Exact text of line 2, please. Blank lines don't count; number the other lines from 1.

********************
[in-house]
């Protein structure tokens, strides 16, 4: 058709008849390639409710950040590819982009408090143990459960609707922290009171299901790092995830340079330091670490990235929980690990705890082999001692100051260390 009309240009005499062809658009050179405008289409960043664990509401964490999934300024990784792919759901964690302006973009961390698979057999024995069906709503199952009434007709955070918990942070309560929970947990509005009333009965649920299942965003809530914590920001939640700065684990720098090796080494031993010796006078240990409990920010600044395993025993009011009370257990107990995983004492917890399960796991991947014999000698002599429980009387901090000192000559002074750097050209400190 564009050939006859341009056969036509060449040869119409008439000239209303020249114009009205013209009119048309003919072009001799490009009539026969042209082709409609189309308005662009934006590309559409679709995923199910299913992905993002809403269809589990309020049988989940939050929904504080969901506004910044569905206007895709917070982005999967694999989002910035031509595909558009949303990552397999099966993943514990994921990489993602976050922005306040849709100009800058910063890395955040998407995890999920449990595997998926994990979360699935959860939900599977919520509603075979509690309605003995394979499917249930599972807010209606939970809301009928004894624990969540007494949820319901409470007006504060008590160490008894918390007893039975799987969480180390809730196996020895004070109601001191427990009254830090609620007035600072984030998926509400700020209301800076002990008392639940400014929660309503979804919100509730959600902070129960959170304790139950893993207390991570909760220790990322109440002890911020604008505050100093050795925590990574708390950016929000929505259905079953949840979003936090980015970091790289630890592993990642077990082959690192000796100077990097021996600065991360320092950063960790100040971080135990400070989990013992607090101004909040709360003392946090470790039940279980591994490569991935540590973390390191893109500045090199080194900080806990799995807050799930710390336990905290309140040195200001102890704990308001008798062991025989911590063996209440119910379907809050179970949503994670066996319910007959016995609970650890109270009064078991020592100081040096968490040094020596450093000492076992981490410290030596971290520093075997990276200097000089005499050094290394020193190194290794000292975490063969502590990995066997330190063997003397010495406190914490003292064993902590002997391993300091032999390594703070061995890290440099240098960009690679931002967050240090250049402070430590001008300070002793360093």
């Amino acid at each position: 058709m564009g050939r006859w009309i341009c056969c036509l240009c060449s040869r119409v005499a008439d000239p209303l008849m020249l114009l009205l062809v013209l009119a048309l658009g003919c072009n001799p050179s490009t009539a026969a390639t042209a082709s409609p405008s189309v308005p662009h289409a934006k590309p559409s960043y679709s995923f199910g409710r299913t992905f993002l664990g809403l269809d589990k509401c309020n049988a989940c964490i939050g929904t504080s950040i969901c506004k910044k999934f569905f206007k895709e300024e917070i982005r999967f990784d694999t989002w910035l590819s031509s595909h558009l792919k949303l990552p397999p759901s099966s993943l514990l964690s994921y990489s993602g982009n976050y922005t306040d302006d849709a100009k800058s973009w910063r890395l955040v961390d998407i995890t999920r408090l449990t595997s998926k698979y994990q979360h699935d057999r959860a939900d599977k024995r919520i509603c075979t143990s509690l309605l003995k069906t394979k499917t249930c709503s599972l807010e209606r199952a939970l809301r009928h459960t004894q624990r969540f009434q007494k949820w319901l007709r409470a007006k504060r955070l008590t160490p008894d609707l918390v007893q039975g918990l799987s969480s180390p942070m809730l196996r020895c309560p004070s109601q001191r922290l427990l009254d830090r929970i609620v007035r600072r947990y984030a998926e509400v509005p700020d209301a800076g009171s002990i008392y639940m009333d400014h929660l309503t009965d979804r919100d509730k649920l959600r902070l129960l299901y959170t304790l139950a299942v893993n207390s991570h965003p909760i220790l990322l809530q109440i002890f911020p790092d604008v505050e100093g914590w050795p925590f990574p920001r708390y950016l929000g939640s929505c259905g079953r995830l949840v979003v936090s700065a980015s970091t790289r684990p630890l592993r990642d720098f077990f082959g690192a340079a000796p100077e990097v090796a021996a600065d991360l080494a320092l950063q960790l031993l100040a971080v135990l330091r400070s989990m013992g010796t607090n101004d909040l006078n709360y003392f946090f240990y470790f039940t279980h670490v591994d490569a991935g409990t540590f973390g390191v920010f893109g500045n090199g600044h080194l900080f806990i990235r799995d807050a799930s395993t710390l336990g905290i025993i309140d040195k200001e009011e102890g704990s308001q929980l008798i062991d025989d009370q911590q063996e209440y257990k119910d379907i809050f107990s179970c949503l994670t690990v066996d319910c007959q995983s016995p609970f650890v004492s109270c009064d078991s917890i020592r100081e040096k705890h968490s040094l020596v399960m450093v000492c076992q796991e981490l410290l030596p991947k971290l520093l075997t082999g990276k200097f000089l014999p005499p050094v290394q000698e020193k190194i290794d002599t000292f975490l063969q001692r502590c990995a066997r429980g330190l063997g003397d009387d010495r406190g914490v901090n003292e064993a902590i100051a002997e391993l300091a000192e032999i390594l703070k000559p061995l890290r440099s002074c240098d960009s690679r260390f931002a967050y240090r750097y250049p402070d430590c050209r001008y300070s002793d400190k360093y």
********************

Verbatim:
């Protein structure tokens, strides 16, 4: 058709008849390639409710950040590819982009408090143990459960609707922290009171299901790092995830340079330091670490990235929980690990705890082999001692100051260390 009309240009005499062809658009050179405008289409960043664990509401964490999934300024990784792919759901964690302006973009961390698979057999024995069906709503199952009434007709955070918990942070309560929970947990509005009333009965649920299942965003809530914590920001939640700065684990720098090796080494031993010796006078240990409990920010600044395993025993009011009370257990107990995983004492917890399960796991991947014999000698002599429980009387901090000192000559002074750097050209400190 564009050939006859341009056969036509060449040869119409008439000239209303020249114009009205013209009119048309003919072009001799490009009539026969042209082709409609189309308005662009934006590309559409679709995923199910299913992905993002809403269809589990309020049988989940939050929904504080969901506004910044569905206007895709917070982005999967694999989002910035031509595909558009949303990552397999099966993943514990994921990489993602976050922005306040849709100009800058910063890395955040998407995890999920449990595997998926994990979360699935959860939900599977919520509603075979509690309605003995394979499917249930599972807010209606939970809301009928004894624990969540007494949820319901409470007006504060008590160490008894918390007893039975799987969480180390809730196996020895004070109601001191427990009254830090609620007035600072984030998926509400700020209301800076002990008392639940400014929660309503979804919100509730959600902070129960959170304790139950893993207390991570909760220790990322109440002890911020604008505050100093050795925590990574708390950016929000929505259905079953949840979003936090980015970091790289630890592993990642077990082959690192000796100077990097021996600065991360320092950063960790100040971080135990400070989990013992607090101004909040709360003392946090470790039940279980591994490569991935540590973390390191893109500045090199080194900080806990799995807050799930710390336990905290309140040195200001102890704990308001008798062991025989911590063996209440119910379907809050179970949503994670066996319910007959016995609970650890109270009064078991020592100081040096968490040094020596450093000492076992981490410290030596971290520093075997990276200097000089005499050094290394020193190194290794000292975490063969502590990995066997330190063997003397010495406190914490003292064993902590002997391993300091032999390594703070061995890290440099240098960009690679931002967050240090250049402070430590001008300070002793360093």